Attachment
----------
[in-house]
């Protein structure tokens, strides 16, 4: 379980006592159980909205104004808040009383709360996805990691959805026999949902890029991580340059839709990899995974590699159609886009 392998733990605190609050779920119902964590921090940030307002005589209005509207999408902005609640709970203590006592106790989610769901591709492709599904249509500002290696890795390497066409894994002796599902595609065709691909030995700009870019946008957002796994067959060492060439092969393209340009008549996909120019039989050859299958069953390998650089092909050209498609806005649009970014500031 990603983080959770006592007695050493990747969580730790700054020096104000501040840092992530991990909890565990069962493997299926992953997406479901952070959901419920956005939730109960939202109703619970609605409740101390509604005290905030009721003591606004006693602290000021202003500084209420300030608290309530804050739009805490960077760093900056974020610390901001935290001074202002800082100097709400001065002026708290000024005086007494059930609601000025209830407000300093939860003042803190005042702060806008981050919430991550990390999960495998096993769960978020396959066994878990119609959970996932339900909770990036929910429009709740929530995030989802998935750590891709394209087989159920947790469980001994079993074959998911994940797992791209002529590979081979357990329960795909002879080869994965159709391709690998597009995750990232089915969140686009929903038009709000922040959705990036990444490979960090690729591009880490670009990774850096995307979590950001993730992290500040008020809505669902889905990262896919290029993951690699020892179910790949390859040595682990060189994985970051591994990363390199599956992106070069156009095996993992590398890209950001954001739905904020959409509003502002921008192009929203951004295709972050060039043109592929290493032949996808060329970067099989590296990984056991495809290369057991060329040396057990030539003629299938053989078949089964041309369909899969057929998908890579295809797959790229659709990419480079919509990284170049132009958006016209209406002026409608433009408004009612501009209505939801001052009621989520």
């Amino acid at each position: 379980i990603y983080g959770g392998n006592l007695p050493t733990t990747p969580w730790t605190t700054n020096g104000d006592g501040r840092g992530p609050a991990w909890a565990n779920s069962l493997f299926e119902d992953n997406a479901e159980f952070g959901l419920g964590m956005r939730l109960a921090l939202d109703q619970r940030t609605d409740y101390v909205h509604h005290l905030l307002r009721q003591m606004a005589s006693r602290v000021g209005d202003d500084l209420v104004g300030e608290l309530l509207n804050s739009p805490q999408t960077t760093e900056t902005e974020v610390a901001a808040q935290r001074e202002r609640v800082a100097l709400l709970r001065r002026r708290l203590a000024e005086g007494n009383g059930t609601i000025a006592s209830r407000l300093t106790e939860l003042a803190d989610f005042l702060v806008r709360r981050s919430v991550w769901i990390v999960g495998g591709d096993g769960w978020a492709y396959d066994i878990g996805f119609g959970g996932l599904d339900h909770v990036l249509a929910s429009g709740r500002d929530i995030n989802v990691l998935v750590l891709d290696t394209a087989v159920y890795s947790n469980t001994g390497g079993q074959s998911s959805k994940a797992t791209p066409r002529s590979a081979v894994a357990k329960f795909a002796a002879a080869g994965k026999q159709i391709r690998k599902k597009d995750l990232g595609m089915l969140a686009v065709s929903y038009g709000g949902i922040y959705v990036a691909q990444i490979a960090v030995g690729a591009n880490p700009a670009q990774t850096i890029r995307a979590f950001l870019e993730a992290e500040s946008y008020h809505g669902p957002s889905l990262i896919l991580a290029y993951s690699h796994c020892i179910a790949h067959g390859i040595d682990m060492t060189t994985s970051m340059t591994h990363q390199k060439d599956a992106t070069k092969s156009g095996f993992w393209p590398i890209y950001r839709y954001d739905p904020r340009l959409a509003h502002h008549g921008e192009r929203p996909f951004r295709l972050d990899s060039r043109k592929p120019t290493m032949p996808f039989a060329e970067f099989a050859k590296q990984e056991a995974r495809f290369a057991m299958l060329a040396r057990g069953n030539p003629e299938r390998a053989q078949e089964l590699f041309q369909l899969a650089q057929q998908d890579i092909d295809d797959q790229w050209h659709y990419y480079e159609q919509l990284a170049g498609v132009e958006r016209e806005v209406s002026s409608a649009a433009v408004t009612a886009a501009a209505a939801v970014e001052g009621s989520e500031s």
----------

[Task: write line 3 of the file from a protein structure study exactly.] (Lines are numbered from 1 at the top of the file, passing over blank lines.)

């Amino acid at each position: 379980i990603y983080g959770g392998n006592l007695p050493t733990t990747p969580w730790t605190t700054n020096g104000d006592g501040r840092g992530p609050a991990w909890a565990n779920s069962l493997f299926e119902d992953n997406a479901e159980f952070g959901l419920g964590m956005r939730l109960a921090l939202d109703q619970r940030t609605d409740y101390v909205h509604h005290l905030l307002r009721q003591m606004a005589s006693r602290v000021g209005d202003d500084l209420v104004g300030e608290l309530l509207n804050s739009p805490q999408t960077t760093e900056t902005e974020v610390a901001a808040q935290r001074e202002r609640v800082a100097l709400l709970r001065r002026r708290l203590a000024e005086g007494n009383g059930t609601i000025a006592s209830r407000l300093t106790e939860l003042a803190d989610f005042l702060v806008r709360r981050s919430v991550w769901i990390v999960g495998g591709d096993g769960w978020a492709y396959d066994i878990g996805f119609g959970g996932l599904d339900h909770v990036l249509a929910s429009g709740r500002d929530i995030n989802v990691l998935v750590l891709d290696t394209a087989v159920y890795s947790n469980t001994g390497g079993q074959s998911s959805k994940a797992t791209p066409r002529s590979a081979v894994a357990k329960f795909a002796a002879a080869g994965k026999q159709i391709r690998k599902k597009d995750l990232g595609m089915l969140a686009v065709s929903y038009g709000g949902i922040y959705v990036a691909q990444i490979a960090v030995g690729a591009n880490p700009a670009q990774t850096i890029r995307a979590f950001l870019e993730a992290e500040s946008y008020h809505g669902p957002s889905l990262i896919l991580a290029y993951s690699h796994c020892i179910a790949h067959g390859i040595d682990m060492t060189t994985s970051m340059t591994h990363q390199k060439d599956a992106t070069k092969s156009g095996f993992w393209p590398i890209y950001r839709y954001d739905p904020r340009l959409a509003h502002h008549g921008e192009r929203p996909f951004r295709l972050d990899s060039r043109k592929p120019t290493m032949p996808f039989a060329e970067f099989a050859k590296q990984e056991a995974r495809f290369a057991m299958l060329a040396r057990g069953n030539p003629e299938r390998a053989q078949e089964l590699f041309q369909l899969a650089q057929q998908d890579i092909d295809d797959q790229w050209h659709y990419y480079e159609q919509l990284a170049g498609v132009e958006r016209e806005v209406s002026s409608a649009a433009v408004t009612a886009a501009a209505a939801v970014e001052g009621s989520e500031s």